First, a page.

Register Forgot login?

© 2002-2017
Encyclopaedia Metallum

Best viewed
without Internet Explorer,
in 1280 x 960 resolution
or higher.

From a Scream to a Whisper - 65%

MatsBG, November 19th, 2017
Written based on this version: 2010, CD, Steamhammer

The thin line between tasteful theatricals and pompous insanity is very thin indeed, and in regards to Virgin Steele, it’s a line that has been waning fast as of lately. Vocalist, keyboardist and bandleader David DeFeis has never shunned the grandiosity and, for the lack of a better word, cheesiness that his band has become known for. But while the band’s earlier outputs counterweighted those moments with sharp riffs and aggressive vocals, the latest albums sees DeFeis almost alone at the foreground. The guitar is still there, but the emphasis seems to be more on the vocals and the orchestration, trading most of the aggression with that of a mellower approach. This description also holds true to The Black Light Bacchanalia, released in 2010. But even though Virgin Steele has evolved, some would say devolved, their sound, how is the music itself?

The first notes that blasts from the speaker, yes, blasts, is that of By The Hammer of Zeus (And the Wrecking Ball of Thor). Initiated by DeFeis’ shouts and roars, the track evokes the classic Virgin Steele of the 90s, where sharp riffs and a steady rhythm section dominates. But as the first verse comes along, the song suddenly starts to mellow out. Instead of a soaring vocal performance by DeFeis, he opts to use a quiet whisper. In theory, this should bring the song to a grinding halt, but surprisingly, it works. The quiet, but melodious vocal lines complement the thrashing drums and guitars and creates a rather unique experience. The track is also one of the longest on the album, but despite its length it doesn’t get boring, as DeFeis tweaks each verse and chorus to make them less identical, plus the midsection feels both natural and necessary. A brilliant opener. Pagan Heart is up next, and while it doesn’t reach the heights of the opener, it still manages to put the guitars at the forefront, and coupled with a splendid midsection it almost hits home. But while the track excels at certain aspects, it slowly becomes clear that the whispering approach to singing that made the opener stand out is the album’s norm. The vocals rarely deviates from this style, and when it does it is merely for DeFeis to shoehorn in screams and roars that does more bad than good.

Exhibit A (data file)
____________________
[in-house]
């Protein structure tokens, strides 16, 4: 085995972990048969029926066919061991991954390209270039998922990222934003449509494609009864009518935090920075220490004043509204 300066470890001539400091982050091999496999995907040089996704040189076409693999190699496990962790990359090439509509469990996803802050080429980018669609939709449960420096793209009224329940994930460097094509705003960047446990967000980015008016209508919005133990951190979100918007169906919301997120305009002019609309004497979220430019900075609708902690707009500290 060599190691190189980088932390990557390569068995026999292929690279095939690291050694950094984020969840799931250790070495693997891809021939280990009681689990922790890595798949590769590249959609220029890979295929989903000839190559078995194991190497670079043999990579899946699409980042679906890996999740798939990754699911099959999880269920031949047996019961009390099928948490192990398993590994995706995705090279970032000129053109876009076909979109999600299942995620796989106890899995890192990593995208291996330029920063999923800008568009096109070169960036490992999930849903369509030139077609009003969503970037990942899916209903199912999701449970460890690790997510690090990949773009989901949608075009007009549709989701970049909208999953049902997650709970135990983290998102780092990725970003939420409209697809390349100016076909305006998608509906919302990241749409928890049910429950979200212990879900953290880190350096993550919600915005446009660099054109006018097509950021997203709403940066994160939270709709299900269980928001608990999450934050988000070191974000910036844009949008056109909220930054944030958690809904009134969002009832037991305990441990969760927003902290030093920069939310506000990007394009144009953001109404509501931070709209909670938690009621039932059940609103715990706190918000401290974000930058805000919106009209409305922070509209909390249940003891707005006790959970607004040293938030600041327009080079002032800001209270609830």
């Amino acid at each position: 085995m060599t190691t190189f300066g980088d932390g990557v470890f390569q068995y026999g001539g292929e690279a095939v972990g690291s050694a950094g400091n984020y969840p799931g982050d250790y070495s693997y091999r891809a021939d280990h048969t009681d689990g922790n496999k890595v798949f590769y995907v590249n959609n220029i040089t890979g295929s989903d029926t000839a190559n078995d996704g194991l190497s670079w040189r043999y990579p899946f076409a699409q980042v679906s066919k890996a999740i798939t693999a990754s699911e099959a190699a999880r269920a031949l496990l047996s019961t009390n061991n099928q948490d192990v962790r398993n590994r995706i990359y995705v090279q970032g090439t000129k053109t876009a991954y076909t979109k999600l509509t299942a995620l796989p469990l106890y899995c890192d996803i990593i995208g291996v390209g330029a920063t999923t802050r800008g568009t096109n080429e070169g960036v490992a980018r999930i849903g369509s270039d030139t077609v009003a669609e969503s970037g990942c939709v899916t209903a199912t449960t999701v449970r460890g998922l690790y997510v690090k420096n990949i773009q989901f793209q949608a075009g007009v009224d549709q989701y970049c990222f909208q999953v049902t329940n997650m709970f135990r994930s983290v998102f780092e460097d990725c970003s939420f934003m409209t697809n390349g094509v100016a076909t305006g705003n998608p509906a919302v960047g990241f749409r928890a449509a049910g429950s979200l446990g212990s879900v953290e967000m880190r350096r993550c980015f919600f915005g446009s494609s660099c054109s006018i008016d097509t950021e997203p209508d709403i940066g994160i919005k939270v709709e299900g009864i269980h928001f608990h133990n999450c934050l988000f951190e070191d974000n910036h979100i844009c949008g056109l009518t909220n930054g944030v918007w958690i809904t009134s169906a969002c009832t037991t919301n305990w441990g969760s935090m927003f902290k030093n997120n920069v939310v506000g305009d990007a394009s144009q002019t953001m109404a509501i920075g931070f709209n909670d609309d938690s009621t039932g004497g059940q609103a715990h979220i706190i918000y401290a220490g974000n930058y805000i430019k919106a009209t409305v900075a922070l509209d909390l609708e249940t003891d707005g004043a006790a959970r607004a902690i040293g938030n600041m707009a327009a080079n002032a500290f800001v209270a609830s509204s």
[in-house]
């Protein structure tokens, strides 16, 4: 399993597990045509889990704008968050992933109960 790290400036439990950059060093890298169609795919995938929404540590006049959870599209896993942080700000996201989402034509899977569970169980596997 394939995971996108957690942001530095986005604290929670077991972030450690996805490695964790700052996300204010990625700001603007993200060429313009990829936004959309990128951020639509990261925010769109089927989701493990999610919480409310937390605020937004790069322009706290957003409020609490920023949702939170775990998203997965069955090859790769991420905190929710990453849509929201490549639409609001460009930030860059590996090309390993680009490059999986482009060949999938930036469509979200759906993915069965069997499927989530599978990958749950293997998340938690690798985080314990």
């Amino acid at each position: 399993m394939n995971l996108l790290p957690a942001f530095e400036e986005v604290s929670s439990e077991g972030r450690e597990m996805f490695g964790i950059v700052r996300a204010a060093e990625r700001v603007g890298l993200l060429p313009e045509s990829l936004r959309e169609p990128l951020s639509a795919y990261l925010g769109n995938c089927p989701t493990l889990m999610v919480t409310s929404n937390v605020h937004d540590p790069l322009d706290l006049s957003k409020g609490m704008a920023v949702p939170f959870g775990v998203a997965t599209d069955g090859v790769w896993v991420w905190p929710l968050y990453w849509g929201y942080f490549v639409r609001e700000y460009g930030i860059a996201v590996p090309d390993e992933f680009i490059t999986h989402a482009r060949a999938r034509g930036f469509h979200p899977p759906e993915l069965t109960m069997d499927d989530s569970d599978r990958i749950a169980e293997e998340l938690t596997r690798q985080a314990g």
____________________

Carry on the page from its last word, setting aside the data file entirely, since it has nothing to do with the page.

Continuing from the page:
To Crown Them With Halos (Part 1 & 2) is the albums longest track, clocking in at eleven minutes, and in many ways a perfect example of both the strengths and the weaknesses of the album. The piano is the main attraction here, providing a luscious groove that works perfectly wherever it pops up in the song and helps drive the song forward. The other aspect though, is that when the guitar enters the mainframe again, DeFeis’ quiet vocals steal some of the track’s thunder. So while his approach works wholeheartedly within the confinements of the piano, it falls flat when the “aggressive” side shows up. This could also be said about Necropolis (He Answers Them With Death) with some heavy parts that just sounds wrong with coupled with the vocals. And together with The Bread of Wickedness, an otherwise short and sweet number that relies on a catchy chorus, these tracks are the ones that’s riddled with the “mostly” out of place short shrieks of DeFeis. An unnecessary trademark if you will. The Bread of Wickedness is also home to a mildly annoying drumbeat that sadly takes up most of the track.